It’s always interesting to me when regular clients come into my office and notice something that’s been there the whole time. A piece of art on the wall, a small collection of rocks, a decorative switchplate. . . Have you ever looked at a familiar sight with new eyes?
Maybe you and I share this trait—When you walk through your neighborhood. do you wonder if a particular house was always there (The answer is Yes!) or notice a planting or decorative feature that you’ve walked past many times?That you’ve never noticed. My home neighborhood is delightful!
Noticing is a quiet benefit of Feldenkrais that you don’t hear about too much. When you begin to notice everyday surroundings with new eyes, you can feel confident that your Feldenkrais sessions are at work. You are in the process of healing your nervous system—even if you’re not “doing Feldenkrais” at that moment.
Never fear, even if you don’t have a Feldenkrais practice at this moment, you’ll still benefit from beginning to notice your immediate world.
Why noticing is important—
Your body has a mandate to heal. It’s what animals do. A positively invigorated, balanced nervous system is your crucial ally in healing.
In a life that may be full of demands, commitments, worries, how easy is it for you to notice your environment or yourself? Do you find that you tend to focus on worries and mental activities rather than on the world in which you live?
Noticing is part of our heritage as a member of the animal kingdom. We gather information from our surroundings—are we safe? Is there food? What’s that smell?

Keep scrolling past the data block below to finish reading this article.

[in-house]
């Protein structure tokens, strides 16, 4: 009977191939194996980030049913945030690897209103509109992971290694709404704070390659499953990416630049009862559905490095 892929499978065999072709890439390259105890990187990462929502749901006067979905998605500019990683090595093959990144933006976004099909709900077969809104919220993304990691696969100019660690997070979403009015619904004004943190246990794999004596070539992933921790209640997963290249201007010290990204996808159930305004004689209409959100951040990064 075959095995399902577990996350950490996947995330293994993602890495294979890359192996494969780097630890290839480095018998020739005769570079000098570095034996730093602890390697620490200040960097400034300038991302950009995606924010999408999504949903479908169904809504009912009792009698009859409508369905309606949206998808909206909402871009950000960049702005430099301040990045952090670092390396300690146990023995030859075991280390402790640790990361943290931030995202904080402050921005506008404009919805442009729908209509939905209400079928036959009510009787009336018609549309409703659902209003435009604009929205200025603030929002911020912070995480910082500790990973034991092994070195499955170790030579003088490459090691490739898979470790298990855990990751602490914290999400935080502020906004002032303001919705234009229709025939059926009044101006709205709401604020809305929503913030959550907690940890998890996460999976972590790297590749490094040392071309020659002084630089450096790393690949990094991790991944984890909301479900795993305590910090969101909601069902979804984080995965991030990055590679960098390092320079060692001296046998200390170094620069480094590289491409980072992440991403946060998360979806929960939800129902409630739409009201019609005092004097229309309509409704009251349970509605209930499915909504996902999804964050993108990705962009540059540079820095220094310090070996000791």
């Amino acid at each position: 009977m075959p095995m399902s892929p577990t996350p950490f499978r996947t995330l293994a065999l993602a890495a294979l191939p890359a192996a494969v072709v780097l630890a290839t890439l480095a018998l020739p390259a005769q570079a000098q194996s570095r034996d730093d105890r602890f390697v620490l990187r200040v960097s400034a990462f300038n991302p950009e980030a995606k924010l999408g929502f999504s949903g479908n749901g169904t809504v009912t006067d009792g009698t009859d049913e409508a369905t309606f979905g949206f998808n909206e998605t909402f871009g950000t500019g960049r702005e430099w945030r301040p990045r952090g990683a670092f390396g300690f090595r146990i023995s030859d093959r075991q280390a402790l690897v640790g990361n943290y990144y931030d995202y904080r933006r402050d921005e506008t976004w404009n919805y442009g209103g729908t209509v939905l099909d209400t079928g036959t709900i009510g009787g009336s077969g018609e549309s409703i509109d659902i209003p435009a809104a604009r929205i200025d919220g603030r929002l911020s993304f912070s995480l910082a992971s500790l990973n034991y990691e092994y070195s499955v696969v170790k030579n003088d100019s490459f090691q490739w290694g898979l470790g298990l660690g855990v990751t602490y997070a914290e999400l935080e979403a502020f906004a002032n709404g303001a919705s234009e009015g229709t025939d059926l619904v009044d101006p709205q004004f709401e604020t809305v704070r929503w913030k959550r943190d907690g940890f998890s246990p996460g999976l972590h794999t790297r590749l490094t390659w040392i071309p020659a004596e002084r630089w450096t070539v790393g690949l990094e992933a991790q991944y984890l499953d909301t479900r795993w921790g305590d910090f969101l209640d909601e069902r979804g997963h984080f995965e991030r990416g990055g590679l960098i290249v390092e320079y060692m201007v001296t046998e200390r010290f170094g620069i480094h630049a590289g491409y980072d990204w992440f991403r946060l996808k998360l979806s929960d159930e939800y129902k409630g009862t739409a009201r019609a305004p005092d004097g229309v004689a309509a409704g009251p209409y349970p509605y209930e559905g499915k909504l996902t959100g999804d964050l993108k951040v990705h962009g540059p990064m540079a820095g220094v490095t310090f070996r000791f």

We are wired to be on high alert and notice dangerous things. But how often do we turn our attention to noticing with new eyes, our daily lives?
When you develop a noticing practice in your everyday world, you’ll begin to notice the beauty or humor in small things. And you’ll begin to develop internal confidence that not everything is dangerous or threatening. You can grow a sense of safety, an important part of a stable, healing nervous system
Being able to notice your surroundings cultivates being present to yourself and loved ones in your life. When you make it a habit or practice to actively notice sights, sounds, smells, you’ll find you may begin turning your attention inward—to notice your body’s messages well before they create imbalance and become intervention-worthy.
You may notice the quality of your breath—easy or difficult? Did that interaction with someone in a store cause you to tighten your belly or shoulders? Do you notice that you need to interrupt your honest facial expression during a conversation? (Yes, sometimes we all have to do that, but remember the feeling and go make the faces when you’re alone to relieve the stress build-up)
Settling and centering in your life, creating a moment of calm in the physical and cultural noise that surrounds us starts with each of us reclaiming our biological heritage of noticing.
You can develop a simple practice to help yourself be present and alive to any particular moment in your life. This quiet presence helps create a nervous system that can do what it knows how to do – heal.
Want to step into your life in a new way?
Take a short break from your daily activities to enjoy some time to. . . . notice.
Click here for a transcript of the recording.
I hope you’ve enjoyed this time.
I’d love to hear from you! Please share your practice for noticing or comment on your experience with this recording.